I would say no. I do not feel like his use of hyperbole makes the poem seem insincere. I think the main reason for this is that hyperbole is really quite common in poetry and so it just seems normal. If someone were to say this stuff out loud, it would seem weird and insincere, but in poetry it does not really.
The other thing is that most of his hyperbole is about how long he'll love her. And you can argue that saying you'll love someone eternally is not hyperbolic if you believe in eternal life after death.
Towards the end of his life Robert Burns (1759-96) was engaged in the task of collecting old traditional scottish songs. In one of his letters in 1794 he states that the song "A Red, Red Rose" is "a simple old Scots song which I picked up in the country." Hence the poem is not his original composition.
Burns' poem, however, is charmingly simple and direct in its method of praising his lover and most significantly describes how much he loves her:"As fair art, thou my bonny lass/So deep in luve I am."
He then tells her how much he loves her:
I will luve thee still, my Dear,
While the sands o'life shall run.
The implication is that he will love her forever, that is, infinity. As long as human life exists on this earth he will love her. Burns uses hyperbole, that is, exaggeration to convey to his lover the depth and intensity of his love for her. In the previous line he has told her that he will love her till all the seas dry up! But he is not satisfied with that, because he feels that there is a possibility that all the seas may indeed dry up so he says that he will love her till all human life comes to an end on planet earth!
The use of hyperbole by Robert Burns is certainly not insincere because the use of such hyperbolical metaphors was an accepted convention in love poetry.
Everyone is familiar with this most commonplace of similes. But although the poem begins with two overt similes (my love is like a rose; my love is like a melody), it moves beyond them in the poem's three other quatrains. The second quatrain goes from a genuine simile to a comparison involving an "as" ("I am as much in love with you as you are fair"), which is sort of a simile, but sort of not. And the quatrain then moves into a rhetorical hyperbole ("I'll love you until all the seas run dry," etc.) which continues for six lines. The poem ends with another figure, this time one that combines hyperbole (exaggeration) and an implied simile ("my love is so strong that it can encompass vast space and time"). One thing to look for in any simile or metaphor is the essential proposition that things can resemble one another only if they are not identical. That is, x is like y because and only when x is not y. Difference is as important as similarity.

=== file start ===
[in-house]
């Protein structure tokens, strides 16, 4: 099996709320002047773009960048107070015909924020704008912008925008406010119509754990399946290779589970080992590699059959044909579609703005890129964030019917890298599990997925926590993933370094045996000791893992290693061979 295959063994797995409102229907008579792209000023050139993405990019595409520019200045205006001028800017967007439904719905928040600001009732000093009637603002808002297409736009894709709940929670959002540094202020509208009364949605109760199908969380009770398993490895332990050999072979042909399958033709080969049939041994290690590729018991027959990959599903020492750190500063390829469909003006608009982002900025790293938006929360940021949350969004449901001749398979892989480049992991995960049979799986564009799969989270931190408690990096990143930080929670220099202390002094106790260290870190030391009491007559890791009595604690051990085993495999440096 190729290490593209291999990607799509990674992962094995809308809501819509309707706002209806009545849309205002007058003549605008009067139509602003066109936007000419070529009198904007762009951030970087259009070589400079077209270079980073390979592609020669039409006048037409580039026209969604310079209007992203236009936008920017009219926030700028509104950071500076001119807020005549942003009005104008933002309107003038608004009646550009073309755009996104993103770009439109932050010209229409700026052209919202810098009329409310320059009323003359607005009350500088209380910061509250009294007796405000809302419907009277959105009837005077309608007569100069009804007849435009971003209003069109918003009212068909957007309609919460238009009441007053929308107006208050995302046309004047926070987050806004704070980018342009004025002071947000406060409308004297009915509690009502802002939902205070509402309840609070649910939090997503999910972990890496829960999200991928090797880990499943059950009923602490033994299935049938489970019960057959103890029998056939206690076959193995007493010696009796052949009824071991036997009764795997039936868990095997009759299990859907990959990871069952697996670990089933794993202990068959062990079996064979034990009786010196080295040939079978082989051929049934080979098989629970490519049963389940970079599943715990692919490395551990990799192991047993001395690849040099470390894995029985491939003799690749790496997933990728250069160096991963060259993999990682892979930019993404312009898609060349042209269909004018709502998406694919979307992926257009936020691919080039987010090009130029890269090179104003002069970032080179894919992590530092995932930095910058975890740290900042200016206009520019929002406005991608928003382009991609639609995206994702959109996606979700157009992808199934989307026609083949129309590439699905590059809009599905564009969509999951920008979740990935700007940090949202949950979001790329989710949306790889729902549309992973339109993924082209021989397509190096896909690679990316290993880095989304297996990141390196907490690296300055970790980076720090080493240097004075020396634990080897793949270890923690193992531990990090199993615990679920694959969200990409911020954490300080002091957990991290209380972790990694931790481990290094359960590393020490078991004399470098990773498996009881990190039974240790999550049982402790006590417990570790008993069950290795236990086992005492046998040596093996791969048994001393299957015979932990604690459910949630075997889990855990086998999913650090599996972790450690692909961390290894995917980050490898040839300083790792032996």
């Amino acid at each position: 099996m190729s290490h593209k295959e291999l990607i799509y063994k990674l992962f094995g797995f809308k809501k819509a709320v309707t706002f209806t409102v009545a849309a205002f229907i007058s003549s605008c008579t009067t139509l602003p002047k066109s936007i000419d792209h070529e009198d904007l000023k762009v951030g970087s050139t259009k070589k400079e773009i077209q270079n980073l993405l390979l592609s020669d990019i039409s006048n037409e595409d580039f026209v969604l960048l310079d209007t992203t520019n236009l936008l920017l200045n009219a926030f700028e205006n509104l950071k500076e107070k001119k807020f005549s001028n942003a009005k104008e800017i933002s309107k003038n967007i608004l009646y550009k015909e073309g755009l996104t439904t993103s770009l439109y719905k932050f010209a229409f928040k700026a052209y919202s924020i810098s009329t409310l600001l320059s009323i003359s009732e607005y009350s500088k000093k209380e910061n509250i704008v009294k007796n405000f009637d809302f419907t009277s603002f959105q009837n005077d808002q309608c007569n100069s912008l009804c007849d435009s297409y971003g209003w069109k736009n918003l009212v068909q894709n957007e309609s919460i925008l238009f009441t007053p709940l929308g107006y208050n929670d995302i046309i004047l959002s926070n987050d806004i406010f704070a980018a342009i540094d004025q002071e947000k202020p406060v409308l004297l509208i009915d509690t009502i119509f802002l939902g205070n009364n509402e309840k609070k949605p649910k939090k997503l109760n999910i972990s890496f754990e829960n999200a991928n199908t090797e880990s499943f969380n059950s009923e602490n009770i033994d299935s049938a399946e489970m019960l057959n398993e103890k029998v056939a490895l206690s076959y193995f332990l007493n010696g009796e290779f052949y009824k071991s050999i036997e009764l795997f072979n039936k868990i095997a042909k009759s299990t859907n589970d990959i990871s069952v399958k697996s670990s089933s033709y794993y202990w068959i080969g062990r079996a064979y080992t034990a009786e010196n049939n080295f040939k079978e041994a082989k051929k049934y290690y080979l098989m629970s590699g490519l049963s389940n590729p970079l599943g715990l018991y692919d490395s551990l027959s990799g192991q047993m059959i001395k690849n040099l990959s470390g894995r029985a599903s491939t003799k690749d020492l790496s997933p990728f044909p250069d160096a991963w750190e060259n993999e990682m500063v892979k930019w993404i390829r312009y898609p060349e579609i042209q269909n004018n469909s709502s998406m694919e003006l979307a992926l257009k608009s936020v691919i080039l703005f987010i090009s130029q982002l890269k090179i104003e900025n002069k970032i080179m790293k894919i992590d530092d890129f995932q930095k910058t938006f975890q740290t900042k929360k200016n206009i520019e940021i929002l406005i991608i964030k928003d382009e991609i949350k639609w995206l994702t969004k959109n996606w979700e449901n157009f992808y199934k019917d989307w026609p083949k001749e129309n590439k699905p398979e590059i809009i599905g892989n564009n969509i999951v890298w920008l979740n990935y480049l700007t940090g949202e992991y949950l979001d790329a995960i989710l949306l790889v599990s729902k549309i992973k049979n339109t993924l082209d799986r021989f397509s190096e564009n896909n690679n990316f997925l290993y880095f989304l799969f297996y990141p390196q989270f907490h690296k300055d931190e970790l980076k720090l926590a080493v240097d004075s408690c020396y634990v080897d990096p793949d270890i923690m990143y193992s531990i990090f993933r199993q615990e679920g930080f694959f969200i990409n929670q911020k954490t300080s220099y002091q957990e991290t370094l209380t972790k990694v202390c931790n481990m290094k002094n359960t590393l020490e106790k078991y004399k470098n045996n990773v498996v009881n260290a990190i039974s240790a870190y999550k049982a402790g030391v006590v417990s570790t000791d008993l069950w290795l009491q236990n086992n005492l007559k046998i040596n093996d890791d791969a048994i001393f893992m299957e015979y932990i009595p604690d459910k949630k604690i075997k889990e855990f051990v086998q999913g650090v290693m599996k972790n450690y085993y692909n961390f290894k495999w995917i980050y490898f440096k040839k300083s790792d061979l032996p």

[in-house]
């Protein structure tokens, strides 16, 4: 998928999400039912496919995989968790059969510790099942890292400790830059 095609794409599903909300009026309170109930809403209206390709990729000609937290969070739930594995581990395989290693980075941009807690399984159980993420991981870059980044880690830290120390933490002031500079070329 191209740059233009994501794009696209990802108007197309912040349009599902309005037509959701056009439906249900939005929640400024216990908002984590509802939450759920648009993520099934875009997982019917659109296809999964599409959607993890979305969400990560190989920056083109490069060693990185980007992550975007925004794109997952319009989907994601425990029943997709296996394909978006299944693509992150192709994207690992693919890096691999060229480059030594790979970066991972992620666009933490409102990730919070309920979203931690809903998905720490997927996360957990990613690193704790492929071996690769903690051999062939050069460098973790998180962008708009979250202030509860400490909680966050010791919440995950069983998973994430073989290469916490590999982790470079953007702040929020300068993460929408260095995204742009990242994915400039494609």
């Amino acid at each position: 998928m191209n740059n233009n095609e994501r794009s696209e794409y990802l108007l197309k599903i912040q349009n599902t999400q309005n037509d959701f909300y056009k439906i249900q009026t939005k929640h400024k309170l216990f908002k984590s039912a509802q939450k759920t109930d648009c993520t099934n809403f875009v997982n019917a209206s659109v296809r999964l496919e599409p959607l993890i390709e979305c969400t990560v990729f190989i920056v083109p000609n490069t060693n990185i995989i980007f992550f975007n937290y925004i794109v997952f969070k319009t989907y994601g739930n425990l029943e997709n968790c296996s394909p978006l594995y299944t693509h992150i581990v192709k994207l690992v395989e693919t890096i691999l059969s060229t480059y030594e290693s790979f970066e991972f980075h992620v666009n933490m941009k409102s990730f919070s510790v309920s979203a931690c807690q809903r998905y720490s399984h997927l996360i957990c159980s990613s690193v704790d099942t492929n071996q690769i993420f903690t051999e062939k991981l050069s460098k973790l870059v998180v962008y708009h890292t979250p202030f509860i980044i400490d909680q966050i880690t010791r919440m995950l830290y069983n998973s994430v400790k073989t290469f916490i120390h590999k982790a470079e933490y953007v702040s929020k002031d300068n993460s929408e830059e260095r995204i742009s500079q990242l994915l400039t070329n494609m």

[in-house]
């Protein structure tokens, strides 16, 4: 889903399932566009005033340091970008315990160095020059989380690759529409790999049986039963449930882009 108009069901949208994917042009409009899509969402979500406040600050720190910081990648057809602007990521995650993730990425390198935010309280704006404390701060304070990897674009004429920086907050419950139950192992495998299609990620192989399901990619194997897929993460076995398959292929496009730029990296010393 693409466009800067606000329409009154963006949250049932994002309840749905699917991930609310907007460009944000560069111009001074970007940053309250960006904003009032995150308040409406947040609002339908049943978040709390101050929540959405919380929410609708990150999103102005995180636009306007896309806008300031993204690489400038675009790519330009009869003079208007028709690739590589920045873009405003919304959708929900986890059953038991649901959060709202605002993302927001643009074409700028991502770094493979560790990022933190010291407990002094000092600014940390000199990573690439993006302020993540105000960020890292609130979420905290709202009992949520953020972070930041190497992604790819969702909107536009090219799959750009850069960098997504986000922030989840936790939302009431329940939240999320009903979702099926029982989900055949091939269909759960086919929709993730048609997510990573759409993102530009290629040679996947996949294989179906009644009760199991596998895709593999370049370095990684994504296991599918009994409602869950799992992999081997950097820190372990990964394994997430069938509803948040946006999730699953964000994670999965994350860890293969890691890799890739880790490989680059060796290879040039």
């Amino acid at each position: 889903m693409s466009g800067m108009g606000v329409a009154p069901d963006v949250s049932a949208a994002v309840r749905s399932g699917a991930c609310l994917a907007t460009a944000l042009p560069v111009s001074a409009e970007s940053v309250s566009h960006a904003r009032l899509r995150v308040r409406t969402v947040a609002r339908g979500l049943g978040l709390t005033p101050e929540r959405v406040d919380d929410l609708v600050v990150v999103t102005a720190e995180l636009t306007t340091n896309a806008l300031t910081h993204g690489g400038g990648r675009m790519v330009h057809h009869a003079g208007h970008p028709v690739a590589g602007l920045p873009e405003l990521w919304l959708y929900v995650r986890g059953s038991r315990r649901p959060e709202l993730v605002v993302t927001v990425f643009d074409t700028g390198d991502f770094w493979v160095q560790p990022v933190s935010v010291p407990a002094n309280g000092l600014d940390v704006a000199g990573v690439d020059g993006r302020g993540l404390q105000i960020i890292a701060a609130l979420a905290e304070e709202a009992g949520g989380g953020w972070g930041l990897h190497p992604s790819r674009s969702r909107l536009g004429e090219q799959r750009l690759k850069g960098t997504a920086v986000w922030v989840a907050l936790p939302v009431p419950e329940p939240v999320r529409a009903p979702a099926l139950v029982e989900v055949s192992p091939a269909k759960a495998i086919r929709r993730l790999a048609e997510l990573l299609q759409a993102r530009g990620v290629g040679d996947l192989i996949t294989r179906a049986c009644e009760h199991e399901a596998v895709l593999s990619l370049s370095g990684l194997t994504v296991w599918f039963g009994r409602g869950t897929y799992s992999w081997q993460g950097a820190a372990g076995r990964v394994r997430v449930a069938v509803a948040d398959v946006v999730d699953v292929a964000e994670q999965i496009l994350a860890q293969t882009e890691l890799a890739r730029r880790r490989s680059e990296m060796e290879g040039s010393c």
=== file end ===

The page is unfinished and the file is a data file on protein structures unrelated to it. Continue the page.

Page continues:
Thus, by using hyperbole, Burns ignores the commonplace implications of the simile of female beauty to a flower and makes it more emphatic and dramatic (i.e., that roses fade and so young maidens should make the most of their youthful energy and give themselves to their lovers immediately).
Hyperbole is "obvious extravagant exaggeration or overstatement... used figuratively to create humor or emphasis" (Kathleen Morner & Ralph Rausch, NTC's Dictionary of Literary Terms). Hyperbole is mostly used in love poems. This literary device is a wonderful way do express inner feelings through written or printed words.
Not necessarily hyperbole makes comparison insincere or fake. Rather, it is a nice figurative device to bring a dramatic effect, to emphasize on the certain topic and make the language ornamented. Same proclamations are applicable for the above poem. Moreover, the poem has a background which is related to Robert Burns' personal life. And this factual background would surely make you convinced that the hyperbole is only exaggeration if read as written cluster of letters, but is actually much more than that if thought with heart keeping the background in mind.
The famous Scottish poet Robert Burns (1759-1796) felt in love with Jean Armour who was from a conservative family, and their love affair was a very deep one. When Ms. Armour was found pregnant, her father outrageously discarded Robert, and disheartened Robert sailed to West Indies. To bear the expense of the voyage, he decided to publish his poems.
During his stay in Edinburgh, Robert Burns met printer James Johnson, who planned a project to print all of the folk songs in Scotland. This project enthralled Burns and embarked upon a journey throughout Scotland to collect as many folk songs as possible. Burns collected over 300 songs and wrote a few himself, including "A Red, Red Rose."
The poem 'A Red, Red Rose' was a tribute to his own love. He wonderfully depicted his deep, loyal love towards his beloved through the poem. His use of hyperbolic similes are the rich and true expressions of his love, the love for which he endured huge torments, but finally, Jean's father accepted him, and he married his beloved.